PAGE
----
Return to Garment Workers’ Households

by Daniela Ortega
3 months ago

During the summer last year, we introduced you to the salary-earning configuration of garment workers’ households: how many household members earn money, who are they, and what do they do? At the end of last year, MFO and SANEM asked garment workers to give us an update so we could see if household earning patterns had shifted.

In short, not much changed in the six months since the summer, with a similar proportion of additional household salary earners continuing to perform a similar proportion job types. One number that had ticked up slightly is the percentage of workers who gained consent from the other members of their household to discuss those members’ salary details with us: 83% of workers with additional household earners secured consent in July compared to 89% in December. We hope this reflects an improved sense of comfort in discussing such personal details.

Notes: Numbers in graphs may not sum to 100% due to rounding; banner photo courtesy of a garment worker in Gazipur.

Household Earner Demographics

By the end of last year, the proportion of respondents reporting to us that they were the sole household earner was very similar to the proportion from last summer:

  • In December, 33% of respondents reported that they were the only household earner compared to 34% in July

    • 26% of women said in December said that they were the only household earner, compared to 55% of men who said the same

That left 67% of respondents in December saying there was at least one additional household earner, compared to 66% who said the same in July.

Of the 89% of respondents in December who secured consent to discuss household finances with us, 95% confirmed that the other household earner(s) currently resided in the house (among those 5% who could not confirm, alternative living arrangements are a likely reason).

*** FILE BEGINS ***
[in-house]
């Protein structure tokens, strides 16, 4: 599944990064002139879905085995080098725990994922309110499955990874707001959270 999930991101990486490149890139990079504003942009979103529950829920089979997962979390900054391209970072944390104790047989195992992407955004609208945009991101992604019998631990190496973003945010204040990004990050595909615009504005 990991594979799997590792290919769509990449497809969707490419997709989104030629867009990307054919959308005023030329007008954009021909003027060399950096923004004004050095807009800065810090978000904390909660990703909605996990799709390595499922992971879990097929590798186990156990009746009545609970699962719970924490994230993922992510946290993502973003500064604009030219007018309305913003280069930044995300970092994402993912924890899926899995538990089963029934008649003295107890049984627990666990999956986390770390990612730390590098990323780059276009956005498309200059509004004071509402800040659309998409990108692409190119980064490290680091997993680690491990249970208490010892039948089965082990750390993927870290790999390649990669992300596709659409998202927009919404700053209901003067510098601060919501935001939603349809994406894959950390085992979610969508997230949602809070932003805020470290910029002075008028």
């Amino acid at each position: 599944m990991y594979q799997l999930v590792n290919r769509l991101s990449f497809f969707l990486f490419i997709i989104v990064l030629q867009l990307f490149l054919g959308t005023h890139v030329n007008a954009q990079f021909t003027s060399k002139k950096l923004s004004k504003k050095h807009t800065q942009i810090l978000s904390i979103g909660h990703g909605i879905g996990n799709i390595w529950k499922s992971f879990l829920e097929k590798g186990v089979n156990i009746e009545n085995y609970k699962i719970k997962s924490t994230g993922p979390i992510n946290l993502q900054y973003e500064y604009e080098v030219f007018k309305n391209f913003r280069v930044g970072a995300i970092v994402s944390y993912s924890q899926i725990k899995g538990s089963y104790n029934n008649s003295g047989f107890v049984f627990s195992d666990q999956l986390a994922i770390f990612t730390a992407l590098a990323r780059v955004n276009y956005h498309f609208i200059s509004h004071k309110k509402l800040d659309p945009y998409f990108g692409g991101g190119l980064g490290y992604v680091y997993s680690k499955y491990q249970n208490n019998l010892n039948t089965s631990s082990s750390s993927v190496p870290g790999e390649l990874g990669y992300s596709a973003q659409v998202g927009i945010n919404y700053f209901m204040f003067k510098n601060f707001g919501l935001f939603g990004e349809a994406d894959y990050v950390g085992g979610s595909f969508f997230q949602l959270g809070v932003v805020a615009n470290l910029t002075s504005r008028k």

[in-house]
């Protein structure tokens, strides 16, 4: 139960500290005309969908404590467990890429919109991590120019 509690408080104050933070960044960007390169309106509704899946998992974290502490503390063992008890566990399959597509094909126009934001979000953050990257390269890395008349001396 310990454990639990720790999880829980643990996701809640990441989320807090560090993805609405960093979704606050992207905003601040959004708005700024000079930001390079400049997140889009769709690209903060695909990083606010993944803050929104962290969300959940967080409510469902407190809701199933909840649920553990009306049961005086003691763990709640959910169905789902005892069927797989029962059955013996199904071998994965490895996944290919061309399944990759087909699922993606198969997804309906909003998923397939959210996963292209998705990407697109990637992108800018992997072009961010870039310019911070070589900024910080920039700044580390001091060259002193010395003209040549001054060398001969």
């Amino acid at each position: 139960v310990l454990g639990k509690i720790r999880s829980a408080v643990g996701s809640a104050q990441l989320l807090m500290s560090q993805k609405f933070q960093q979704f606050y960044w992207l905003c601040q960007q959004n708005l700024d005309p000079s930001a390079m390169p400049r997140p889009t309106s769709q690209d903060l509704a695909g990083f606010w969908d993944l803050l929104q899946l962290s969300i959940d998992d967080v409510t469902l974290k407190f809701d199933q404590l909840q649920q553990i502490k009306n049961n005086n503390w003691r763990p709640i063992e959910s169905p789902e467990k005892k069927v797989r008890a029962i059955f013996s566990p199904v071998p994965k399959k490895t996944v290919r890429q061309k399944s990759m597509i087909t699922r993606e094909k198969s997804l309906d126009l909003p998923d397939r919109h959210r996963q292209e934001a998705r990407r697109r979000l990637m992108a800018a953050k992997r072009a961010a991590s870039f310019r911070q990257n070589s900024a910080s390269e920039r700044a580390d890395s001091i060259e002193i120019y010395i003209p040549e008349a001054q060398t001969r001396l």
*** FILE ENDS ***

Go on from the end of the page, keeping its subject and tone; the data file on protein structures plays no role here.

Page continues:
And among those who’d secured consent in December to discuss their household members’ finances:

  • 91% said there was one additional earner living at home (91% in July)

  • 9% said there were two additional earners living at home (9% in July)

  • About half a percent said there were three additional earners living at home (also about half a percent in July)

In terms of who respondents said those other householder earners were in December and July, here’s the breakdown:

Household Member

December

July

Spouse

74%

71%

Son

6%

5%

Brother

5%

6%

Father

5%

6%

Mother

3%

4%

Sister

3%

6%

Daughter

2%

2%

Other

1%

1%

Brother-in-law

0%

0%

Cousin

0%

0%


In instances where a worker reported there was an additional household earner in December, 77% of women said their spouse was an earner compared to 62% of men who said the same (compared to 73% and 57% in July, respectively).

Wages and Work Hours of Household Earners

In December, 97% of other household salary earners for whom we received data had been employed during the month. Essentially the same percentage of other household earners, 96% were employed in July. Other rates also held steady:

  • The median work hours in December of 243 (240 hours for women and 250 hours for men) was almost the same as in July (239 hours overall, with women working 238 and men working 240)

  • The median salary in December was Tk. 10,000 (identical for women and men), exactly the same median salary as in July (again identical for women and men)

The most common type of job for other household earners was again being a garment worker. Women were also again much for likely to work in the garment sector than men, and men were more likely than women to have one of a variety of jobs. Below is the breakdown by month, overall and by gender:

Type of Job

December

July

Overall

Women

Men

Overall

Women

Men

Garment Worker

51%

87%

42%

51%

87%

42%

Driver

7%

0%

9%

5%

0%

7%

Carpenter

2%

1%

3%

3%

0%

3%

Salesman

6%

0%

8%

5%

0%

7%

Shop Worker

4%

0%

5%

2%

0%

3%

Rickshaw Puller

5%

0%

6%

7%

0%

9%

Security Guard

3%

0%

4%

3%

0%

4%

Other

22%

12%

24%

23%

13%

26%

 

    All data presented here come from interviews conducted over the phone with a pool of 1,294 workers. These workers are employed in factories spread across the five main industrial areas of Bangladesh (Chittagong, Dhaka City, Gazipur, Narayanganj, and Savar). Just over three-quarters of the working respondents are women, roughly representative of workers in the sector as a whole.